Author: Jared Koller
Anna Goldfield successfully defended her dissertation “The Role of Physiology and Behavior in the Replacement of Neanderthals by Anatomically Modern Humans in Europe”! The Zooarchaeology Lab congratulates Anna on this great achievement.
Two BU undergraduates – Rachel Gill and Sami Kassel – have been selected to travel to Kodiak, Alaska to participate in the Community Archaeology excavation. They will chronicle their experience in blog posts throughout the summer.
Catherine West was selected as one of the New Generation of Polar Researchers and attended a week-long symposium in Catalina, California in May, 2015 to discuss the future and leadership of interdisciplinary polar research. 35 early-career scientists received funding from the National Science Foundation Division of Polar Programs to attend (http://disccrs.org/ngpr).
Anna Goldfield and Ross Booton’s (former volunteer, Environmental Archaeology Laboratory, and current Ph.D. student, University of Sheffield) recent poster presentation at the Society for American Archaeology Annual Meeting used mathematical modeling to consider how differential rates of meat cooking between Neanderthals and Anatomically Modern Humans might lead to differential survival of the two species. It has gained considerable […]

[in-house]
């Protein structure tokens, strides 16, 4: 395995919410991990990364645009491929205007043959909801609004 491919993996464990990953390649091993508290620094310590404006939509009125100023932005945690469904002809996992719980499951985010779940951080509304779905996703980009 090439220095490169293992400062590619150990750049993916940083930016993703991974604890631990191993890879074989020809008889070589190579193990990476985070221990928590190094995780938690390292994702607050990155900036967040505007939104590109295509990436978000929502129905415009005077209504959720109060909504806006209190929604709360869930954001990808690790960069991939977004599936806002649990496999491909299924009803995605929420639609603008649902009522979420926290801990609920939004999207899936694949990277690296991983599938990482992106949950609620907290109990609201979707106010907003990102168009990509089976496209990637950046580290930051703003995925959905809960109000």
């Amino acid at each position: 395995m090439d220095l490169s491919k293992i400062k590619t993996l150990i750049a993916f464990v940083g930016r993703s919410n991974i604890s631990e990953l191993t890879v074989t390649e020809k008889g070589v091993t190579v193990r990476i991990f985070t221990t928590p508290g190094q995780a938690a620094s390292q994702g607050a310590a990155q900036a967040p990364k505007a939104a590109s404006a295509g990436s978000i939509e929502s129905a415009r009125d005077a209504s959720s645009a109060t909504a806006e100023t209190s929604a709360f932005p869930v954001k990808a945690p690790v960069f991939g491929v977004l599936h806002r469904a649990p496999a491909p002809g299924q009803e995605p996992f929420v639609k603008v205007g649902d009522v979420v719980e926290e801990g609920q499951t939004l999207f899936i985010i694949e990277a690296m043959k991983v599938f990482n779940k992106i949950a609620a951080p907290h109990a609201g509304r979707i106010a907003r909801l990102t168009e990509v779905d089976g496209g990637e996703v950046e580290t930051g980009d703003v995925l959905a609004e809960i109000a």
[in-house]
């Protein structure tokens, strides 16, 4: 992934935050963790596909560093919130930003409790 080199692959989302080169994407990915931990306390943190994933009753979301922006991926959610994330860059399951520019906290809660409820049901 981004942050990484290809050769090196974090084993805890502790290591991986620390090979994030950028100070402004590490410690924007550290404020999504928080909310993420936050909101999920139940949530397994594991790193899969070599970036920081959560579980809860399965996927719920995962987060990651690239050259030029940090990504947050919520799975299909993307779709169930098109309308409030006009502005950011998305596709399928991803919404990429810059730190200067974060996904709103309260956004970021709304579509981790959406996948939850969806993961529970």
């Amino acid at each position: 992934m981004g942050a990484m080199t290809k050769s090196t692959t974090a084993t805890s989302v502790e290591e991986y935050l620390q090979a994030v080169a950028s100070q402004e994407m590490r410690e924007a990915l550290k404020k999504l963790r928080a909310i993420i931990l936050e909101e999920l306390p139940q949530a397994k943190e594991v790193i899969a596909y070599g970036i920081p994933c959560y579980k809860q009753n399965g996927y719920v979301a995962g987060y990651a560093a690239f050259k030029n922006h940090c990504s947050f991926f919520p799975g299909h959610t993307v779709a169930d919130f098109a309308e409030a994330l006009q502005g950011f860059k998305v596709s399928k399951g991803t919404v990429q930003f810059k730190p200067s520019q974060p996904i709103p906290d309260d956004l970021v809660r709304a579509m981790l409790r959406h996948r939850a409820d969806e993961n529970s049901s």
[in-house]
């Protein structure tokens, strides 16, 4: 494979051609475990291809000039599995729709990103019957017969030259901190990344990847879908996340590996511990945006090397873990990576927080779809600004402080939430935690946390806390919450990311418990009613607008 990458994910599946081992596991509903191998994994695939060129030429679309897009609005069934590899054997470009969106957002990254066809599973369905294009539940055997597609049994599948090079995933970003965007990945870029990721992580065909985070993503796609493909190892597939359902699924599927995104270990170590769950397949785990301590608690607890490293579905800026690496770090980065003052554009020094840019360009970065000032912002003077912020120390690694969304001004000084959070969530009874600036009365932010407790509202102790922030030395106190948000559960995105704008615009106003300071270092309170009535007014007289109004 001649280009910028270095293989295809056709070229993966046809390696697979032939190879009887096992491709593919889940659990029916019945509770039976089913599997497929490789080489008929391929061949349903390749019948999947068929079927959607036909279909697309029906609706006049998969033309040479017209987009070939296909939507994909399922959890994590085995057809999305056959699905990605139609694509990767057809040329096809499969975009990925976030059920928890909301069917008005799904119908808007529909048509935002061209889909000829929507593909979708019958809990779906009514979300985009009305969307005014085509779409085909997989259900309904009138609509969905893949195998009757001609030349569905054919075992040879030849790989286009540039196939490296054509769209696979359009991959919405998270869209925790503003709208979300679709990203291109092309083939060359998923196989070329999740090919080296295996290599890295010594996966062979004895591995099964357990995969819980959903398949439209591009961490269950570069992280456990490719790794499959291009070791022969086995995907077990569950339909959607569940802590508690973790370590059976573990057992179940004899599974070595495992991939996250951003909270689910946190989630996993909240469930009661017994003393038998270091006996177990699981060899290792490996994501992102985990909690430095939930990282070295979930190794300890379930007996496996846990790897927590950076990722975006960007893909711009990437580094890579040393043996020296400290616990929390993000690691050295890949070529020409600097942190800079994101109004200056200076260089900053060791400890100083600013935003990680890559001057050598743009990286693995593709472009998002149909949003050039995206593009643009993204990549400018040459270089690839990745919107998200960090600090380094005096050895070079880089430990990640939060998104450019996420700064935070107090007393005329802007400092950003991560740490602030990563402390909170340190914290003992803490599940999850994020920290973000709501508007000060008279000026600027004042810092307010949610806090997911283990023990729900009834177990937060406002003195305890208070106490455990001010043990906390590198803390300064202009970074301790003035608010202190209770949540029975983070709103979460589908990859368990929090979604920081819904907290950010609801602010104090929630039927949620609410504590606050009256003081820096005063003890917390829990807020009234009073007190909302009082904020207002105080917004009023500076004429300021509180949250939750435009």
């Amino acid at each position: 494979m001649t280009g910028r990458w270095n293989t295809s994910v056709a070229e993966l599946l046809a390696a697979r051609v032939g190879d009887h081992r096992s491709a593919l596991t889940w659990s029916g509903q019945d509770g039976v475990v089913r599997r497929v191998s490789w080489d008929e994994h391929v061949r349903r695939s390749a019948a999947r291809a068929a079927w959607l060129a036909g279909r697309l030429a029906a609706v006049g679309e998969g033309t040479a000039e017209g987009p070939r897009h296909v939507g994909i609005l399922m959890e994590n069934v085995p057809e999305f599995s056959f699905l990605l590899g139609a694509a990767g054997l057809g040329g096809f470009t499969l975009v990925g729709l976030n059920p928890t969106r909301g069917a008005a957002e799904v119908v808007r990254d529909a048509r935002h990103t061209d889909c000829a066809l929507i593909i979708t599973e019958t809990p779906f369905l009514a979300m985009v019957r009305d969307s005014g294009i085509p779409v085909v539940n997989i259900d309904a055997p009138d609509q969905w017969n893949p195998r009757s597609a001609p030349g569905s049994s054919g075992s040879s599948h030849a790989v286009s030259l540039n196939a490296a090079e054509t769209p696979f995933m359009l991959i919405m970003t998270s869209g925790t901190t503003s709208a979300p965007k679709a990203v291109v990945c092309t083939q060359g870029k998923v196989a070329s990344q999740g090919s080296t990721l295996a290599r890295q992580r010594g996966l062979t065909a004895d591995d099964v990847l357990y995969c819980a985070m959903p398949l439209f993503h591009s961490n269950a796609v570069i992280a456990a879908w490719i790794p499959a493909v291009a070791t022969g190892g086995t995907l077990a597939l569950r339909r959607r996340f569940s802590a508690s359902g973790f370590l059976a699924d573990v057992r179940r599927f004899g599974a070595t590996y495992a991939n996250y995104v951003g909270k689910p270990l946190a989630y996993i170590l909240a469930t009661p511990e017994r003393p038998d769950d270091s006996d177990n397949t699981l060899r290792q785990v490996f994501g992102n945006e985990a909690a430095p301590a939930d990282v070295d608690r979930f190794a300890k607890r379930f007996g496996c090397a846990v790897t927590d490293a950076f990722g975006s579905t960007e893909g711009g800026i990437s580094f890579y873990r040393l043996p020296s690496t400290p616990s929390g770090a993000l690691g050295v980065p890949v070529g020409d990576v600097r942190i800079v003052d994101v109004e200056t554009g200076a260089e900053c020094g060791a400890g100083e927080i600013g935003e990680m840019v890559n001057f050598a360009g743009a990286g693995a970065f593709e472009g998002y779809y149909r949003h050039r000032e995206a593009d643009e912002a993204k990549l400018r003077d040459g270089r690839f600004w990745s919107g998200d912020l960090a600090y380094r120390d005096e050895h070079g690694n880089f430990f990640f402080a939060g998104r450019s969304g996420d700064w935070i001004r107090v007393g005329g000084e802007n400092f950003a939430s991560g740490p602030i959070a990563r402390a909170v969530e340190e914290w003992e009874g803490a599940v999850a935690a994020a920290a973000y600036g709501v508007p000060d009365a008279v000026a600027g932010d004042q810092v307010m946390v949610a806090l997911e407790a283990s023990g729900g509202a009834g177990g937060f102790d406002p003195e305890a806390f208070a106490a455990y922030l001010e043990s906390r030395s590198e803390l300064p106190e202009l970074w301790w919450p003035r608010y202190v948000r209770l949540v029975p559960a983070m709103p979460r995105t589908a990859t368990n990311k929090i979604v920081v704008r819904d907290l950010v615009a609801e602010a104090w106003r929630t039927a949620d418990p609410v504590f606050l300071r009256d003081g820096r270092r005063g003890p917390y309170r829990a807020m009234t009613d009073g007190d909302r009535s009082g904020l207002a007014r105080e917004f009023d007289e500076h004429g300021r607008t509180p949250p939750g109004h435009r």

Catherine West and Courtney Hofman’s (University of Maryland, Smithsonian Institution) research on the role of the arctic ground squirrel as an invasive species is featured in June’s entry of the Aleutian Islands Working Group blog.
Christine Bassett’s (University of Alabama) research on the use of the butter clam (Saxidomus gigantea) as a paleothermometer has been featured by the Aleutian Islands Working Group and the ICAZ Stable Isotope Working Group. Bassett collaborates with Catherine West on paleoenvironmental reconstruction using material from Kodiak, Alaska.
Christine Mikeska, a junior archaeology major at BU, received a student award funded by the Boston University Center for the Humanities. This will fund her as she pursues her interests in cultural identity and ethnicity using the zooarchaeological, historical, and burial data. Congratulations, Christine!
Christine Mikeska, a junior at BU, spent her spring break at “Zooarchaeology Bootcamp” at the Groningen Institute of Archaeology (GIA) in the Netherlands in preparation for summer fieldwork in Turkey with Professors Luke and Roosevelt, which is also funded by UROP. Christine’s bootcamp experience is featured in the GIA newsletter Congratulations, Christine!